Jason - Moneyball by Michael Lewis: Next, keeping with more modern times, I'll go with one of my favorite non-fiction authors of the past twenty years Michael Lewis, who along with Jon Krakauer knows how to create a great narrative, and his "Moneyball." Furthermore, I want to use the platform of this draft to reiterate the stance of Ken Tremendous and urge those that criticize the book to actually read it first. It may not be perfect, but it is enthralling to see the inner workings of a small market baseball team. Does everything work for the A's? No. Does everything work regarding player development for every team in baseball? Of course not. Should you keep trying new things, hoping to hit on an innovation to exploit? Of course.
Mark - Baseball Americana: Treasures from the Library of Congress by Harry Katz, Frank Ceresi, Phil Michel, and Susan Reyburn: I'm really surprised that the other drafters haven't picked a memorabilia book yet. Reading is nice, but looking at pictures can be pleasant also. The quartet of authors have selected wonderful images and objects and presented them in a lush fashion. The Library of Congress has a deep treasure chest from which to draw. I would love to see what was left out. A very nice companion to either Stephen Wong's Smithsonian Baseball: Inside the World's Finest Private Collections or Burt Sugar's Baseball Hall of Fame: A Living History of America's Greatest Game. All three are great coffee table books, but you can read any of them without being a coffee drinker.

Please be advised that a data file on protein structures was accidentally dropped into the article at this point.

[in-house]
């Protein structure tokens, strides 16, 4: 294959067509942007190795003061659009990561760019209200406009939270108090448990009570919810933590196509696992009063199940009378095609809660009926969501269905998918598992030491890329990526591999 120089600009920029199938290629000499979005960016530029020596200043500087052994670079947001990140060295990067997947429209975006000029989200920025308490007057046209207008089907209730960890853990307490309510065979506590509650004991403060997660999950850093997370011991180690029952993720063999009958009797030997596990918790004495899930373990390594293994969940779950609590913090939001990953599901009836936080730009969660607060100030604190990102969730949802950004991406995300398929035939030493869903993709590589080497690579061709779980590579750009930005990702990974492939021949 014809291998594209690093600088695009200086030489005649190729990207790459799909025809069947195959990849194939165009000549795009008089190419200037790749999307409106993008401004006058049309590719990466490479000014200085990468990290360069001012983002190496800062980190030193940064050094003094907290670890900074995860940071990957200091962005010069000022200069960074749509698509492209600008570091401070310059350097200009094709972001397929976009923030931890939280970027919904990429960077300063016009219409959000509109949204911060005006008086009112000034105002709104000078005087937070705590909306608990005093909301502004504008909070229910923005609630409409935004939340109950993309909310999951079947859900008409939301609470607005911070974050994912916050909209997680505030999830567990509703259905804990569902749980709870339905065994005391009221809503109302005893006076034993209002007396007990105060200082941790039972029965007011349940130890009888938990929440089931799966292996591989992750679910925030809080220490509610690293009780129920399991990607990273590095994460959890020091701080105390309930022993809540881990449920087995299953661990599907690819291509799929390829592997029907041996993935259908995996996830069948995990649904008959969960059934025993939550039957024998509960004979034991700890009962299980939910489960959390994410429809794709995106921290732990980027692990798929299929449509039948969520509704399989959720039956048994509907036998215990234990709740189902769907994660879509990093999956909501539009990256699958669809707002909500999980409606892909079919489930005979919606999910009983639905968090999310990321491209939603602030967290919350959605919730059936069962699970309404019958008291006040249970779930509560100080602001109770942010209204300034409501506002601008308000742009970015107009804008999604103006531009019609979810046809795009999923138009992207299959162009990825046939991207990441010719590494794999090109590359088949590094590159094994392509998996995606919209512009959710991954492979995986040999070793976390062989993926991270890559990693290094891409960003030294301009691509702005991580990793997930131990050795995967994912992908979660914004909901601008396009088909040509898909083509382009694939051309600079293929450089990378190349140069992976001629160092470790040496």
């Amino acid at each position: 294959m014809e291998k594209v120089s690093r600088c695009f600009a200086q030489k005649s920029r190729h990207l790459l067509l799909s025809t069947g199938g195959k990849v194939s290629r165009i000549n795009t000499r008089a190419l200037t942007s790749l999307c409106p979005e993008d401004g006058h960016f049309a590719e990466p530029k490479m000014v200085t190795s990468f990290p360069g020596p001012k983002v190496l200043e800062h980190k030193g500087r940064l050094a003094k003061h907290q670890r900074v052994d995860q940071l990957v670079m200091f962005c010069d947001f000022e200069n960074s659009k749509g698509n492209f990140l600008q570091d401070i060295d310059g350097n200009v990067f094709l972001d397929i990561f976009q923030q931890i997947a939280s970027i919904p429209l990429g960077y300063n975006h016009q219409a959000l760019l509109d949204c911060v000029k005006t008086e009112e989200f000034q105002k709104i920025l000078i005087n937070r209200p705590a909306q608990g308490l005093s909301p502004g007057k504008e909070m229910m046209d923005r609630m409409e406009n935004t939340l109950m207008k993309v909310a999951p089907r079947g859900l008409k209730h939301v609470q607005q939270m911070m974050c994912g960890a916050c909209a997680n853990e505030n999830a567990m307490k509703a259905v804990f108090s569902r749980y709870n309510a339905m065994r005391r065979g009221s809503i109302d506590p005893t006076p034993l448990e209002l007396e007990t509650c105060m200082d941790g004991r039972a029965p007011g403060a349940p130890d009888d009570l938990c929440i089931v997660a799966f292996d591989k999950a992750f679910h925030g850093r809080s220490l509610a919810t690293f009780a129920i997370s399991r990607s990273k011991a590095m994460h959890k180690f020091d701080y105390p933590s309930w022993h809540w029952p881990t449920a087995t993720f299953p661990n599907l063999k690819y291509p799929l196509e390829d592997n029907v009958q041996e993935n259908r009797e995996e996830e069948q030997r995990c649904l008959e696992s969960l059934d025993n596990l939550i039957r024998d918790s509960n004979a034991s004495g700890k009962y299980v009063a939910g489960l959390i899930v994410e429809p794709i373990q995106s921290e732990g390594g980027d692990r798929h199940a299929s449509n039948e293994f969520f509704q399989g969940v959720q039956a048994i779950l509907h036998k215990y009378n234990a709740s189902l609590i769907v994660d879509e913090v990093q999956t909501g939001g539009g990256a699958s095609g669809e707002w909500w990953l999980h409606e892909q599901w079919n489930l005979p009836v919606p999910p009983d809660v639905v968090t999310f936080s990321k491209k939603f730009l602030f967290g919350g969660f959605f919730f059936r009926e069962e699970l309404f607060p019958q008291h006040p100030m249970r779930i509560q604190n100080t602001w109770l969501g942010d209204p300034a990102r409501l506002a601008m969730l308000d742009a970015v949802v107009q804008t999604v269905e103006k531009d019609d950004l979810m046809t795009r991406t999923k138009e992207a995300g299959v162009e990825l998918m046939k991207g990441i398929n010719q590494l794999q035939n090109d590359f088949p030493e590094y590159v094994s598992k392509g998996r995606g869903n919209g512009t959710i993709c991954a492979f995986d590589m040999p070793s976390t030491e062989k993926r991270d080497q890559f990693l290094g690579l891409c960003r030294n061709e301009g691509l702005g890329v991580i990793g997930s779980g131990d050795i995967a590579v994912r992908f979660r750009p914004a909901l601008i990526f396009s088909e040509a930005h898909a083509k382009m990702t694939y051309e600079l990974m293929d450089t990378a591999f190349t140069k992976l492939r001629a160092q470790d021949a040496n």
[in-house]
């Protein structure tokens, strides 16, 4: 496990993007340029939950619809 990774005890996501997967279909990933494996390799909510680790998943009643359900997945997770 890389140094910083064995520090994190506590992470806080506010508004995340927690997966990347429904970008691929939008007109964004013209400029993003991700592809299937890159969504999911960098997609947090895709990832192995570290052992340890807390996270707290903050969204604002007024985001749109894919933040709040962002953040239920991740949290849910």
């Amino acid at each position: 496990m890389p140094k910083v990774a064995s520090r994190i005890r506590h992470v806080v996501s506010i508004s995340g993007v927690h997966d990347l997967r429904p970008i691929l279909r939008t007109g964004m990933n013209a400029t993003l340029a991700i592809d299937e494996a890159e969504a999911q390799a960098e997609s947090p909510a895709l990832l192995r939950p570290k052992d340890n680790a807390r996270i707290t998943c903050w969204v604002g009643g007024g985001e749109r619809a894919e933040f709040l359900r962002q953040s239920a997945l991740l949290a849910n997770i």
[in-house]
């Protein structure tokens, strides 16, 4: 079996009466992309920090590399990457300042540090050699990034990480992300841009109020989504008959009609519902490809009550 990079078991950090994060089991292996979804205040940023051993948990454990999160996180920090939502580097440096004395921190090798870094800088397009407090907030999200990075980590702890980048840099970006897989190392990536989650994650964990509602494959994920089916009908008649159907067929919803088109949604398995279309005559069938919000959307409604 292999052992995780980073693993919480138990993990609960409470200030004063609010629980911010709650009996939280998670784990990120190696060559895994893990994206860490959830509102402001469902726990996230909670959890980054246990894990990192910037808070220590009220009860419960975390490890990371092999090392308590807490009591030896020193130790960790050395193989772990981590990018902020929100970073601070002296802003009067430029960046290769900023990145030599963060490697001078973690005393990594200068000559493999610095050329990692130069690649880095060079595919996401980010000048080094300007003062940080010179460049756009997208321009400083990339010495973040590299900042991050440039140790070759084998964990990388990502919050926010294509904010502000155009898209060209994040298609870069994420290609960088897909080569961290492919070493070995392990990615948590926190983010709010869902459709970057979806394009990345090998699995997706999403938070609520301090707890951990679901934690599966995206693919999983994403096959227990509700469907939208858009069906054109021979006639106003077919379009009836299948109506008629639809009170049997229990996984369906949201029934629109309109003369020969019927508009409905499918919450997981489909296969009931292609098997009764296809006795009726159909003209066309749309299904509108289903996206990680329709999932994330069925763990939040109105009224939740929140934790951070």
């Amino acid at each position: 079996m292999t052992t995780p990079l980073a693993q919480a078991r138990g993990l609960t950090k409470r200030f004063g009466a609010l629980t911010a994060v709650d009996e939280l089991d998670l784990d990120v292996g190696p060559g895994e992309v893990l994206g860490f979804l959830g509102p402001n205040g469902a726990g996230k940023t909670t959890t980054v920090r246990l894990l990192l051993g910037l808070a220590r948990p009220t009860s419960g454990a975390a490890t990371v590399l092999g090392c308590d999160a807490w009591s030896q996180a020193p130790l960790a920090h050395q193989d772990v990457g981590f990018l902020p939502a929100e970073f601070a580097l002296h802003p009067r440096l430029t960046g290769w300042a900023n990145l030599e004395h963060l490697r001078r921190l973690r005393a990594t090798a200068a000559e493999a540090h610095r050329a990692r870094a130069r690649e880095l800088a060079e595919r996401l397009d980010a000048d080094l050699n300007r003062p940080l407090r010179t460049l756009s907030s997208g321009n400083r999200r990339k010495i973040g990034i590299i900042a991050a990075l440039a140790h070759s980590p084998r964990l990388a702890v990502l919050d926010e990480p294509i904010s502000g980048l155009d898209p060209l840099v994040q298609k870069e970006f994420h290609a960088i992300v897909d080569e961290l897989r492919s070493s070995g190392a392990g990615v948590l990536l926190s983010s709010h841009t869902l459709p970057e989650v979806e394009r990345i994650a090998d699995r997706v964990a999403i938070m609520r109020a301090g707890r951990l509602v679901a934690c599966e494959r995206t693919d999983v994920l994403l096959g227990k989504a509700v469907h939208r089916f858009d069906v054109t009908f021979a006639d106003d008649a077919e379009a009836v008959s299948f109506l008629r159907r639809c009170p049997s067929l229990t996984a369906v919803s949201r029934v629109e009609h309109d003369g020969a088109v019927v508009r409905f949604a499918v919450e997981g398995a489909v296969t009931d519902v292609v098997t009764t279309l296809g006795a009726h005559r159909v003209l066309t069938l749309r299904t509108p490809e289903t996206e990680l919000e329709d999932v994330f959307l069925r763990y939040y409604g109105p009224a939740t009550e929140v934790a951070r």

Jon - Baseball (1845-1881): From the Newspaper Accounts by Preston Orem: This has always been one of my favorite books and one I desired early on when I was building my library. During the 1950's, Orem went through old newspapers (this is before microfilm) and took notes from them and compiled them into a really nice history of early baseball. He published subsequent volumes in a spiral bound format which are very hard to find. I think it's a wonderful and overlooked history of the early days of baseball.